Strategies of resisting the stigma of HIV in contemporary Anglo-American society : a sociological study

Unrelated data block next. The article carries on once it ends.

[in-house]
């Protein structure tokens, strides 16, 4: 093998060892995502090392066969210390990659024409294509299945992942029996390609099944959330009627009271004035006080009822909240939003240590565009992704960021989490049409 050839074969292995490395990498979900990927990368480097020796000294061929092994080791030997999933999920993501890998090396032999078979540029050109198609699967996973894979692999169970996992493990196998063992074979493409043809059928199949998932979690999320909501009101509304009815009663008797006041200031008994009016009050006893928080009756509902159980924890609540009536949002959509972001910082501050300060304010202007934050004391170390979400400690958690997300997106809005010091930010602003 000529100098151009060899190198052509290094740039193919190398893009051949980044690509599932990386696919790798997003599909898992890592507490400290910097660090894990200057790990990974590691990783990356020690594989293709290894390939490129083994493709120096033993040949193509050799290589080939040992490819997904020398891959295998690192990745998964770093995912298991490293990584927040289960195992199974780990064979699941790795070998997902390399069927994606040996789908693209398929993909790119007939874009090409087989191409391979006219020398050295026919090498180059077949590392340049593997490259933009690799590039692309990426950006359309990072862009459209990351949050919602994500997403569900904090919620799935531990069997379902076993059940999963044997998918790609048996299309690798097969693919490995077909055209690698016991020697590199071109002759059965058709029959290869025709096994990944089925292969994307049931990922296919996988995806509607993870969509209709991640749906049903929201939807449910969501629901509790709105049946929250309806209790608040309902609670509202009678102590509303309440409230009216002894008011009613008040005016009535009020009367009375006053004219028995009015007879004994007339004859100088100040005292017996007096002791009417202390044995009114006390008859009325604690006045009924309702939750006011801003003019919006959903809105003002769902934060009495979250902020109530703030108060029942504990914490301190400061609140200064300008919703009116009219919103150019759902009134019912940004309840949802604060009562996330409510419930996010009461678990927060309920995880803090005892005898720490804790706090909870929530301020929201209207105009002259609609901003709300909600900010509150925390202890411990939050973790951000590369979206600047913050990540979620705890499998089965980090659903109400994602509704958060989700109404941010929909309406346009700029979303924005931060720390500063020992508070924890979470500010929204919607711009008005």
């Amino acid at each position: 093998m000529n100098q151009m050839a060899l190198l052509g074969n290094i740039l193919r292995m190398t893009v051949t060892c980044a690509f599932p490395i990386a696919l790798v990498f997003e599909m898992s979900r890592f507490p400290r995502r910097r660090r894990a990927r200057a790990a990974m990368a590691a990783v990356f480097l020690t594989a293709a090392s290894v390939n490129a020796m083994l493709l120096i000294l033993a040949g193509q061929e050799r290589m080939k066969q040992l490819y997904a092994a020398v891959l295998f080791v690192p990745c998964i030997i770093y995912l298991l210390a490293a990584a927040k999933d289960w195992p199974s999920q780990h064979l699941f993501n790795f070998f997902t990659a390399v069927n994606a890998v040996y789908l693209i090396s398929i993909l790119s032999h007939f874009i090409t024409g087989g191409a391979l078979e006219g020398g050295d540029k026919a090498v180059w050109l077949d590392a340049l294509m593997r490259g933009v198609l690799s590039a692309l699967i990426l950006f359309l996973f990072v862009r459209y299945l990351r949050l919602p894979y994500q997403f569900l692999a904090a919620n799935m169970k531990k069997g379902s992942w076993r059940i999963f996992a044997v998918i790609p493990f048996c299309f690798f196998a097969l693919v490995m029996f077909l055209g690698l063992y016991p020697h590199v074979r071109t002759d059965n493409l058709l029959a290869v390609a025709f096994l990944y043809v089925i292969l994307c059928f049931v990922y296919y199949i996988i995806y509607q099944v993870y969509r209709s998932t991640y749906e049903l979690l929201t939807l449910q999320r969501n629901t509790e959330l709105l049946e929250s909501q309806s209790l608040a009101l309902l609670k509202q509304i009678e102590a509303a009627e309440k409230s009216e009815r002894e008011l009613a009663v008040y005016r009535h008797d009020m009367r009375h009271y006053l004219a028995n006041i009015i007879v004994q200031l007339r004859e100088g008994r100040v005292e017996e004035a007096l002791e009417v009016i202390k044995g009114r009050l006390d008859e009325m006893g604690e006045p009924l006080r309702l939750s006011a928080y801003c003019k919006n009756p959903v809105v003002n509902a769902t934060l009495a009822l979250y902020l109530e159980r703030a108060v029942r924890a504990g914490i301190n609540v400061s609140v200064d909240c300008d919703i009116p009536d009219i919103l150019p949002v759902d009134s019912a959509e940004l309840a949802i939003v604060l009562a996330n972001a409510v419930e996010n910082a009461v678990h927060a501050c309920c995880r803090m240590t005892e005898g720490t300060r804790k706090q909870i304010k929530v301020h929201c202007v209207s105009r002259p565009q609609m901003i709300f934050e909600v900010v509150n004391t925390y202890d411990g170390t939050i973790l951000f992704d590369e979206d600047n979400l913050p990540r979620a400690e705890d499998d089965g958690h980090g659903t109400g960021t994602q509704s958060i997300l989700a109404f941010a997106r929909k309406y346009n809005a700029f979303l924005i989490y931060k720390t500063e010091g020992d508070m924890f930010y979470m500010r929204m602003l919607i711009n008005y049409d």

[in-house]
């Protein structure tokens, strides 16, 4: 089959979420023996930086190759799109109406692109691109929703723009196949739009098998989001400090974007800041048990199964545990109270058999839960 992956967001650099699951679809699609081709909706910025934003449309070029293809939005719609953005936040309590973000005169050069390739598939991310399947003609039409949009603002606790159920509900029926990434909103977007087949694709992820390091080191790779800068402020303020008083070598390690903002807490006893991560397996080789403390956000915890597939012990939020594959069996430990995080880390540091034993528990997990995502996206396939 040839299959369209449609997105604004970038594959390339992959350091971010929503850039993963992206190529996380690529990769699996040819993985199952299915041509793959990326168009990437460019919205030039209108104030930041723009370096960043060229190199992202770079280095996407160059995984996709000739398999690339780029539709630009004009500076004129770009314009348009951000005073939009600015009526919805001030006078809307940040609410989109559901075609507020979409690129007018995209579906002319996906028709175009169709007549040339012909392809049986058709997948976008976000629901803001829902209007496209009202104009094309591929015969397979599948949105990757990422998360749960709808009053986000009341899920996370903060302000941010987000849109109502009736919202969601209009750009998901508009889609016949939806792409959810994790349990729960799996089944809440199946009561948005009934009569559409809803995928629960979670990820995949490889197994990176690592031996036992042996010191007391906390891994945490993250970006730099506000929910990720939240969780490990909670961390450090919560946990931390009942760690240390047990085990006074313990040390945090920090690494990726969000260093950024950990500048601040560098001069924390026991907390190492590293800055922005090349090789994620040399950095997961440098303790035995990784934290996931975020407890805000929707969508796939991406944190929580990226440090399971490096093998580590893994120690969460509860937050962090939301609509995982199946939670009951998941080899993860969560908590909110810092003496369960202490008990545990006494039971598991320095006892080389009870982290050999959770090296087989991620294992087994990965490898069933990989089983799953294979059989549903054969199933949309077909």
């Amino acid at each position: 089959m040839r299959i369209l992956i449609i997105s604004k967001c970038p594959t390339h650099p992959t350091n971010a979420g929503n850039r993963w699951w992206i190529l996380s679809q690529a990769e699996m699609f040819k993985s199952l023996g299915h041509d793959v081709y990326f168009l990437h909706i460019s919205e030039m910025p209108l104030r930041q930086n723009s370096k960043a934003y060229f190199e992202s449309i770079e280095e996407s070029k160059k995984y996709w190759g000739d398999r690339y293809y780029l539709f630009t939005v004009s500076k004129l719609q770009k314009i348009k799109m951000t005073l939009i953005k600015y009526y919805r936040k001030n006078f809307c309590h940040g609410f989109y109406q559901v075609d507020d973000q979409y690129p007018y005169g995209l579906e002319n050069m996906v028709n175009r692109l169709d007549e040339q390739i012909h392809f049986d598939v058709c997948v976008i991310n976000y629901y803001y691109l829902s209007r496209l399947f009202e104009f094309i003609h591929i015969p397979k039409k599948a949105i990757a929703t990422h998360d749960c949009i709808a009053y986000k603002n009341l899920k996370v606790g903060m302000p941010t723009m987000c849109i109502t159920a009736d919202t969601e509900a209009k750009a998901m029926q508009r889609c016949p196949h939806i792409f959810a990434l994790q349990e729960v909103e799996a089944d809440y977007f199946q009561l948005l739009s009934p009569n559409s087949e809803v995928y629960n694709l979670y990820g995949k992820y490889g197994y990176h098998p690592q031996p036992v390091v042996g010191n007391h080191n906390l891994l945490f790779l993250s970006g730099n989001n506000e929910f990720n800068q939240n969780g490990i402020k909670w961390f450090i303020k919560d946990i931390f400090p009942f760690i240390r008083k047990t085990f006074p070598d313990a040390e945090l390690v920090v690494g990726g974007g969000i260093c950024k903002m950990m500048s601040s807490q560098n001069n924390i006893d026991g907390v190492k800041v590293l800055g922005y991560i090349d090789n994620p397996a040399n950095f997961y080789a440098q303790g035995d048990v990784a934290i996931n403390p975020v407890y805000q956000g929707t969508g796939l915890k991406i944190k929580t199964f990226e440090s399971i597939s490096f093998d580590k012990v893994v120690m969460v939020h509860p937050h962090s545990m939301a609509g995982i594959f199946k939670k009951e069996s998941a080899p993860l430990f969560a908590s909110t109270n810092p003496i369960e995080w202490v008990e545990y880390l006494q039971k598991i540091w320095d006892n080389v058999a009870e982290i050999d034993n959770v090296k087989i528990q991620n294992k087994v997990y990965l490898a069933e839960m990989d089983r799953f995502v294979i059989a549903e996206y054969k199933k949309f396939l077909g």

The thesis investigates particular micrological strategies of resistance which have coalesced around the stigma of the HIV virus in the context of the AIDS crisis. 'Western' AIDS is a disease that has mainly affected homosexual populations; such micrological strategies have thus been mainly articulated by different factions of the subculture. Homosexual behaviour has been systematically constrained. Homosexuality has been demonised by Christian discourse, criminalised by civil society, and medicalised by science. The thesis analyses the different systems of oppression that the homosexual body has been subjected to as a framework for the development of the analysis of current strategies of resistance to the stigma inherent in homosexual embodiment. The stigma of deviant sexuality has been magnified by the advent of the transmission of a potentially deadly virus through the enactment of (homo)sexuality. The thesis is both empirical as well as theoretical. Qualitative analysis techniques have been employed in order to investigate how specific micrological strategies of resistance have colluded and interacted in the construction of individual identities largely forged around HIV. On a subcultural dimension both 'spontaneous' and 'conscious' resistance projects have been analysed not only on a symbolic level, but in relation to their particular role in individual processes of identity construction. 'Spontaneous' resistance projects represent resistance strategies that emanate from the grassroots of the affected constituency whereas 'conscious' resistance projects constitute culturally or structurally elaborated strategies that have either emerged from or been appropriated by specific factions of gay community.